# Using Excel's wildcard character

At times, you may want to use certain string matching or search functions — like SEARCH — without knowing exactly what you're looking for. For example, you may want to search for a state that begins with the word "New" — but match against all possible outcomes, including "New Hampshire", "New York", and "New Jersey". To do this, you can use something called a "wildcard" character to tell Excel that you're looking for something, but you're not exactly sure what yet.

Think of Excel's wildcard characters like the jokers in a deck of cards. They can take on any value they want to.

## The basic wildcard structure

There are two key types of wildcards in Excel. Here's what they look like and how you use them.

Wildcard Name Explanation
? Question mark Takes the place of a single character. For example, "Tr?y" matches with "Tray", "Troy", and "Trey", but not "Trolley"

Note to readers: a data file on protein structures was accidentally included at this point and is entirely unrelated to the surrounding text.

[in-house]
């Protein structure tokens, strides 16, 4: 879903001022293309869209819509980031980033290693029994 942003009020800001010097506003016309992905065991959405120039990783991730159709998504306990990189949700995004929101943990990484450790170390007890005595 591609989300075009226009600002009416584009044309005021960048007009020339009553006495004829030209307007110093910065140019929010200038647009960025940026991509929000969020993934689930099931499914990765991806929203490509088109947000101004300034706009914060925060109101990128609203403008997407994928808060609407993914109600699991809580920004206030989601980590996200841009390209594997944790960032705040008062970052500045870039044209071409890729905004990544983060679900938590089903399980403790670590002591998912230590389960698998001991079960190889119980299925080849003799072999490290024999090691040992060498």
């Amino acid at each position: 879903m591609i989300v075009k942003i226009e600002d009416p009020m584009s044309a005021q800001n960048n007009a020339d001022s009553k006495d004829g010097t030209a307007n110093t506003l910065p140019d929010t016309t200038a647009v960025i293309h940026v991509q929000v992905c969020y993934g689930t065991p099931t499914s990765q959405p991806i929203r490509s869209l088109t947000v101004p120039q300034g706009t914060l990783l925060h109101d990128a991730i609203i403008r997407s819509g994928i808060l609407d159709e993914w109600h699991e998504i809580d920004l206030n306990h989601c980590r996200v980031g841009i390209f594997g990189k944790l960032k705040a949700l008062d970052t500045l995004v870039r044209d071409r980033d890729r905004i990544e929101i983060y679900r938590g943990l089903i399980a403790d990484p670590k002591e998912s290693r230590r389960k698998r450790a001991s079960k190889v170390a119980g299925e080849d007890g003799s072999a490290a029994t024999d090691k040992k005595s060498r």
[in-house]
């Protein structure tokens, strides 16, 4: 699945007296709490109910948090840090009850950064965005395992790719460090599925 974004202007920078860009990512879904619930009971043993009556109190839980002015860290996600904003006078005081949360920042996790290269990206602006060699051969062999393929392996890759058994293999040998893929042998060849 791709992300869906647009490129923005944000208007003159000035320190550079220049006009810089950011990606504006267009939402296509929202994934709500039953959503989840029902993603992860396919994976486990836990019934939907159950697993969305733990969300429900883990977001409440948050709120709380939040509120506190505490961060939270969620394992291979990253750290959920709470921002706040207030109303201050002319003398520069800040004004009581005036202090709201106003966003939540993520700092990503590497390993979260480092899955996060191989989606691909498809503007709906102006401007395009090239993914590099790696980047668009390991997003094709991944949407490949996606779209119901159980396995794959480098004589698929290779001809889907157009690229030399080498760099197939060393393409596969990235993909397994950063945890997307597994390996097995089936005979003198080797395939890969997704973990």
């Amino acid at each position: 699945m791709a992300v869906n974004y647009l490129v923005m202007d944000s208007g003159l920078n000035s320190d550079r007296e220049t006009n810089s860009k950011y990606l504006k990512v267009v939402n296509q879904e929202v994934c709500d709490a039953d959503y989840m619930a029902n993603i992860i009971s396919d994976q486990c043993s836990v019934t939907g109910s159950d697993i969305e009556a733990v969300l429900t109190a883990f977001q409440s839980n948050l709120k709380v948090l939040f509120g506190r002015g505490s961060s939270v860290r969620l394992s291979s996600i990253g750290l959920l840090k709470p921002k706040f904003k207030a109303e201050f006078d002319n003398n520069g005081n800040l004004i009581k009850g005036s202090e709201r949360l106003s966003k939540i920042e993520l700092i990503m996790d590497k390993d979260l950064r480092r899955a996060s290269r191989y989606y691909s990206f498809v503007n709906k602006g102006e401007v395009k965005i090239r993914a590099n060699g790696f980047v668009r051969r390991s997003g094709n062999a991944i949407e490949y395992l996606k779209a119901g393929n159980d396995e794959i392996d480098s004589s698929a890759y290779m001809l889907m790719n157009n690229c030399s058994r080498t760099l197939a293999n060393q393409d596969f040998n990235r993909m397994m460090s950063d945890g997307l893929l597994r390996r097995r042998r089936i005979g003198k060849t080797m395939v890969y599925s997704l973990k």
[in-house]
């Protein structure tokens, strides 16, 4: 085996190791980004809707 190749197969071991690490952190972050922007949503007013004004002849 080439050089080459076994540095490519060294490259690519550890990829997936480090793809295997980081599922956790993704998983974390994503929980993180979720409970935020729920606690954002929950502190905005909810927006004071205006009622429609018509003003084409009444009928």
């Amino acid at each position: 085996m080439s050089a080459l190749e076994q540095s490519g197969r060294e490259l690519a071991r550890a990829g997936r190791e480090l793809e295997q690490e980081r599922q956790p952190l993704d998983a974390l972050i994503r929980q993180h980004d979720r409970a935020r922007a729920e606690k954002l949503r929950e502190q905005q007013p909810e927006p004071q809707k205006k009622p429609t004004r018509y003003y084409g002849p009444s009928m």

* Asterisk Can take the place of any number of characters. For example, "Tr*y" matches with "Tray", "Troy", and "Trolley".
~ Tilda Tells Excel that the following character should be treated as a normal character and not a wildcard. For example, "Tr~?y" matches only with "Tr?y", not "Tray" or "Troy".

Per the chart above, use the question mark (?) when you want to accept only a single character, and the asterisk (*) when you want to accept multiple characters.

Here are a few examples of wildcards in action with the SEARCH function:

`=SEARCH("c?d", "Abracadabra")Output: 5`

The above returns the number 5, because "c?d" matches the phrase "cad", which is found five characters in to the given string.

`=SEARCH("c*b", "Abracadabra")Output: 5`

The above returns the number 5, because "c*b" matches the phrase "cadab", which is found five characters in to the given string.

`=SEARCH("c?b", "Abracadabra")Output: #VALUE!`

The above returns a #VALUE! error, because "c?b" does not match any phrase within the given string. There is no instance in which a "c" and a "b" are only separated by one letter.

## When can I use wildcards?

You can use wildcards in any situation in which you are matching one string against another. There are many such uses, but here are some of the most common:

Wildcards can be extremely helpful if you want to match or search against a partial phrase rather than an entire string.

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